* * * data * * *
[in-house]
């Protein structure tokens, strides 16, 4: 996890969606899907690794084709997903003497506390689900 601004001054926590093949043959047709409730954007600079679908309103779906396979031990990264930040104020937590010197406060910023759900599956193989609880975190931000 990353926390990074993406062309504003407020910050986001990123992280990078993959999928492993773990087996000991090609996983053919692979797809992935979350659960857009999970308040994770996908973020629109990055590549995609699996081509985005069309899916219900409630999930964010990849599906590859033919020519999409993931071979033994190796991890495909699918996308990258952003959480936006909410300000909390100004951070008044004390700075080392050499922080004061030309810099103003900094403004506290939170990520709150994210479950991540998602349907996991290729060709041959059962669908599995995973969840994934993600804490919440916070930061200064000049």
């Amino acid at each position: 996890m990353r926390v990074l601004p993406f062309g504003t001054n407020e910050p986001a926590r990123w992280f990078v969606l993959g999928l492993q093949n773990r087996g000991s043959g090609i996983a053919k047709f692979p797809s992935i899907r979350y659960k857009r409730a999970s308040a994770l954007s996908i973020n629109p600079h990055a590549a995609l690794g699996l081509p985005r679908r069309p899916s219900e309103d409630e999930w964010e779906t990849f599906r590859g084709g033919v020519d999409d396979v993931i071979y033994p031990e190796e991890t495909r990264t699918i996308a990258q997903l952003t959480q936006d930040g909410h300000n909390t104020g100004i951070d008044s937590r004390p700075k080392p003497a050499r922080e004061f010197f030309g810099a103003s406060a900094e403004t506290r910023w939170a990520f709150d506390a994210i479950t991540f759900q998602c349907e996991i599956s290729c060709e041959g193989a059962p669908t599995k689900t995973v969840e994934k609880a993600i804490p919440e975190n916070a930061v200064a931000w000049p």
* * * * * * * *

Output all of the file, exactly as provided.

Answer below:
[in-house]
């Protein structure tokens, strides 16, 4: 996890969606899907690794084709997903003497506390689900 601004001054926590093949043959047709409730954007600079679908309103779906396979031990990264930040104020937590010197406060910023759900599956193989609880975190931000 990353926390990074993406062309504003407020910050986001990123992280990078993959999928492993773990087996000991090609996983053919692979797809992935979350659960857009999970308040994770996908973020629109990055590549995609699996081509985005069309899916219900409630999930964010990849599906590859033919020519999409993931071979033994190796991890495909699918996308990258952003959480936006909410300000909390100004951070008044004390700075080392050499922080004061030309810099103003900094403004506290939170990520709150994210479950991540998602349907996991290729060709041959059962669908599995995973969840994934993600804490919440916070930061200064000049």
């Amino acid at each position: 996890m990353r926390v990074l601004p993406f062309g504003t001054n407020e910050p986001a926590r990123w992280f990078v969606l993959g999928l492993q093949n773990r087996g000991s043959g090609i996983a053919k047709f692979p797809s992935i899907r979350y659960k857009r409730a999970s308040a994770l954007s996908i973020n629109p600079h990055a590549a995609l690794g699996l081509p985005r679908r069309p899916s219900e309103d409630e999930w964010e779906t990849f599906r590859g084709g033919v020519d999409d396979v993931i071979y033994p031990e190796e991890t495909r990264t699918i996308a990258q997903l952003t959480q936006d930040g909410h300000n909390t104020g100004i951070d008044s937590r004390p700075k080392p003497a050499r922080e004061f010197f030309g810099a103003s406060a900094e403004t506290r910023w939170a990520f709150d506390a994210i479950t991540f759900q998602c349907e996991i599956s290729c060709e041959g193989a059962p669908t599995k689900t995973v969840e994934k609880a993600i804490p919440e975190n916070a930061v200064a931000w000049p």